Monday, August 30, 2010

So You Think You Can Terrorize?

In a strange twist of life imitating art, the RCMP has arrested a Canadian of Pakistani descent for alledgedly being part of a homegrown terror plot. This suspect has also been previously known for auditioning for Canadian Idol, in line with the film American Dreamz, which revolves around an idol-type competition and a young terrorist hoping to assassinate the President during a special taping of the show. It seems somewhat odd that someone with deadly intentions against the nation would audition for one of its most popular and frivolous shows, gaining notoriety and possible embarassment for himself before following through with his diabolical plans.

But then again, it makes so much sense. After all, what do enemies of the state hate the most about Western civilization? Western excess, of course, and the reality programming that's wildly popular within the culture are classic examples of the incredible narcissism and pursuit of the superficial. Not to mention the mass commercialism, fame-chasing and constant obsession with material wealth. Why wouldn't the enemies of the state want to infiltrate popular culture? Popular culture is at the root of all that is wrong with the Western world.

It's shallow, self-serving, self-absorbed and plain dumb. The constant quest for fame is a hallmark of one of the deadliest seven sins, that of pride. It's also a gaudy spectacle with strategic merchandising shots and one-note B-list celebrities. The whole thing is a disgrace.

But does it deserve to be blown up?

I wonder if the audition for Canadian Idol represents a turning point in this young man's life, if, at the end of it all, he was completely disillusioned with this so-called land of opportunity that everyone talks about. Perhaps he had a sudden change of heart, and all that wide-eyed optimism and admiration for the nation suddenly spilled over into loathing. It's sort of like your first relationship, where all you see is the wonderfulness of the person you're with, and then, all of a sudden, the relationship ends and all you see are the faults and blemishes. And then that loathing turns into something more aggressive, and eventually, it's hatred that you feel.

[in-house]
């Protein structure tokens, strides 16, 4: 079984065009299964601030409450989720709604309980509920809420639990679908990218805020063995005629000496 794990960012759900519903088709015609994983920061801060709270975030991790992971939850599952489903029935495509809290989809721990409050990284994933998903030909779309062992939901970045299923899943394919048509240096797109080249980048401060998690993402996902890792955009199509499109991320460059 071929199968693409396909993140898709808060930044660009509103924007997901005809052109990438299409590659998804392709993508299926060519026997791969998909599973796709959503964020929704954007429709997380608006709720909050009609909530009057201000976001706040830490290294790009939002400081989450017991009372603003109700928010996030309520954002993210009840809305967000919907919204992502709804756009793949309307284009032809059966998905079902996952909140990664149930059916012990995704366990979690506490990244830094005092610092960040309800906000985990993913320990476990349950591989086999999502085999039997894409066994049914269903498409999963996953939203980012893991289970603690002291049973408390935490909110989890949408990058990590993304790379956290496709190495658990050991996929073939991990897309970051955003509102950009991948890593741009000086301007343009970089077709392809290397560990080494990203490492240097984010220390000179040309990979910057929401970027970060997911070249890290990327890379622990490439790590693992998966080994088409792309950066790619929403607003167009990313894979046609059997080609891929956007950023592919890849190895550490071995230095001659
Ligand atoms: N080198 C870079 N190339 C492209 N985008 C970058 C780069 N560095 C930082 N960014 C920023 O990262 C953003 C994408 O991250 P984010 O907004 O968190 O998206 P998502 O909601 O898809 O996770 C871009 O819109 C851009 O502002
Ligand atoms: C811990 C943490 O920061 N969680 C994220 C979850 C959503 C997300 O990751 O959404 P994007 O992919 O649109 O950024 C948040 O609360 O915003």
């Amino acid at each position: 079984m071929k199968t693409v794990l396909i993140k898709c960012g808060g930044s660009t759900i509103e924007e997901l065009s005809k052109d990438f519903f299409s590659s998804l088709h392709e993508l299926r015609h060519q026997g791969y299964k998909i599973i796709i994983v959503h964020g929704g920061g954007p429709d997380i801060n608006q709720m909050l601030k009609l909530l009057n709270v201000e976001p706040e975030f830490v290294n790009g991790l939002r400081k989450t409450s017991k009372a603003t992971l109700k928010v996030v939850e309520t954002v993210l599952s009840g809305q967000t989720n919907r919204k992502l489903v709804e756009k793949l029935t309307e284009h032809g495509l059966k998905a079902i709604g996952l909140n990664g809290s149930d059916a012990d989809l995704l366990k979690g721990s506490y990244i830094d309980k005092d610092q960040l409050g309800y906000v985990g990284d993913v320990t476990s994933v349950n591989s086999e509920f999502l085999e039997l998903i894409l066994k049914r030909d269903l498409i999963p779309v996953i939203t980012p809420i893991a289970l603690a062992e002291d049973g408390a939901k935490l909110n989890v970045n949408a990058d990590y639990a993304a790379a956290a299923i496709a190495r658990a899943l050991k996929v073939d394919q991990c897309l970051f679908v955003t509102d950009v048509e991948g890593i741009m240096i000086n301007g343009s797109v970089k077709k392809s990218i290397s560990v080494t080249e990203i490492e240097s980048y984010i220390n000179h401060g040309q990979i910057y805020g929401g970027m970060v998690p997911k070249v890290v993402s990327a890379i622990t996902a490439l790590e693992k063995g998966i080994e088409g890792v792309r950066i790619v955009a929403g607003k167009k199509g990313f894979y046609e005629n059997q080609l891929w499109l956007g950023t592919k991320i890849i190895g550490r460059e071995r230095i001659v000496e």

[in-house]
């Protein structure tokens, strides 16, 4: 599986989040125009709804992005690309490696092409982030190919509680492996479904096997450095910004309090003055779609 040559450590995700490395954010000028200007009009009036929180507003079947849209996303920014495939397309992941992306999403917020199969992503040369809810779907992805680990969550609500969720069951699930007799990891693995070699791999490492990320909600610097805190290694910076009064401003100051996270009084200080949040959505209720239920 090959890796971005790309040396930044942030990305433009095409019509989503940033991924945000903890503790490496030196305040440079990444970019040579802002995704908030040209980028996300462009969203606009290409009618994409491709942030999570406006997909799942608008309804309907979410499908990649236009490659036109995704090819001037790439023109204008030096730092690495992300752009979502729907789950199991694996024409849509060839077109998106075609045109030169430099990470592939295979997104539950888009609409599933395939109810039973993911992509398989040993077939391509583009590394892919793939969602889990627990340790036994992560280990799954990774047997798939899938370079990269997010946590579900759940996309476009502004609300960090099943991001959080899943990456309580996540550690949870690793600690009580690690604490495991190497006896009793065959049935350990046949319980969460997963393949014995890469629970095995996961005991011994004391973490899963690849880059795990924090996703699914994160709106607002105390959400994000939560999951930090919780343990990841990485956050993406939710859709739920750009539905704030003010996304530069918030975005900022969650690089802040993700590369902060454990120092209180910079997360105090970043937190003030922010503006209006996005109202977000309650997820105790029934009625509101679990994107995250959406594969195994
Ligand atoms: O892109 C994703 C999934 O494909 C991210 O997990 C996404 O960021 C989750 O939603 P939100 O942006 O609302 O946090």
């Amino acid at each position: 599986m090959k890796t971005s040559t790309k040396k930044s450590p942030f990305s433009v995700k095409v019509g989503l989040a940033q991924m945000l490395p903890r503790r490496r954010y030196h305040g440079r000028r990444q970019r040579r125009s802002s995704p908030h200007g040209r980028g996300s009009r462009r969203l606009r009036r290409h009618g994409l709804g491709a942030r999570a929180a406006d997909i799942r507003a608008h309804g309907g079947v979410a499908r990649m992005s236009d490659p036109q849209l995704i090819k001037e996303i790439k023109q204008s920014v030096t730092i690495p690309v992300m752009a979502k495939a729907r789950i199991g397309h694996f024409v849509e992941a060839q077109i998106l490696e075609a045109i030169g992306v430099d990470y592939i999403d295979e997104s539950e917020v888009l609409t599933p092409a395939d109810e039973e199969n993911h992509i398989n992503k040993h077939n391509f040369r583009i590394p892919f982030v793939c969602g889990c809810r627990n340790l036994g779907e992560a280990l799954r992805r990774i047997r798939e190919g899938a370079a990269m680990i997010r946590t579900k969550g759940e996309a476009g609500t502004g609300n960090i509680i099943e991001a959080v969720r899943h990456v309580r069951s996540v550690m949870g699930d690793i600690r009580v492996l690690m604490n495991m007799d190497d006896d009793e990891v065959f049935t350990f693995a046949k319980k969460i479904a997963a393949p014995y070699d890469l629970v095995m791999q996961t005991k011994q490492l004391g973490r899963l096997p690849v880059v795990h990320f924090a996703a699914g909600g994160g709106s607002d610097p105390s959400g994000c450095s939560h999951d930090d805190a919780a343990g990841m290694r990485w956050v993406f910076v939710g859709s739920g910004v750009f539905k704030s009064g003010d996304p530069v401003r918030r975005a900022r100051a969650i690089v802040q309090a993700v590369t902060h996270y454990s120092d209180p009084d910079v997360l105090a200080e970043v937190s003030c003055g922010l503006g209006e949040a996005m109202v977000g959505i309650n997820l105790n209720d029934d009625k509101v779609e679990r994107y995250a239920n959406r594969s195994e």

This man's bittersweet adventure with Canadian Idol and terrorism highlights one important fact: reality tv is no place for serious issues. It's vapid and fun, and that's how people like it. It's not a good platform to express real ideas about how society should be run or whether or not the American continent is the devil's framework and should subsequently be destroyed.

It's the place where we go to see who can survive on some distant island and whether or not people will take off their tops to win a quarter of a million dollars. It's the place where we go to see people sing and dance and do myriad other strange things for money and fame, all while being judged by a panel of non-experts. That's what reality tv is for, my friends, and you can leave the politics and the demolition of life as we know it to the side.

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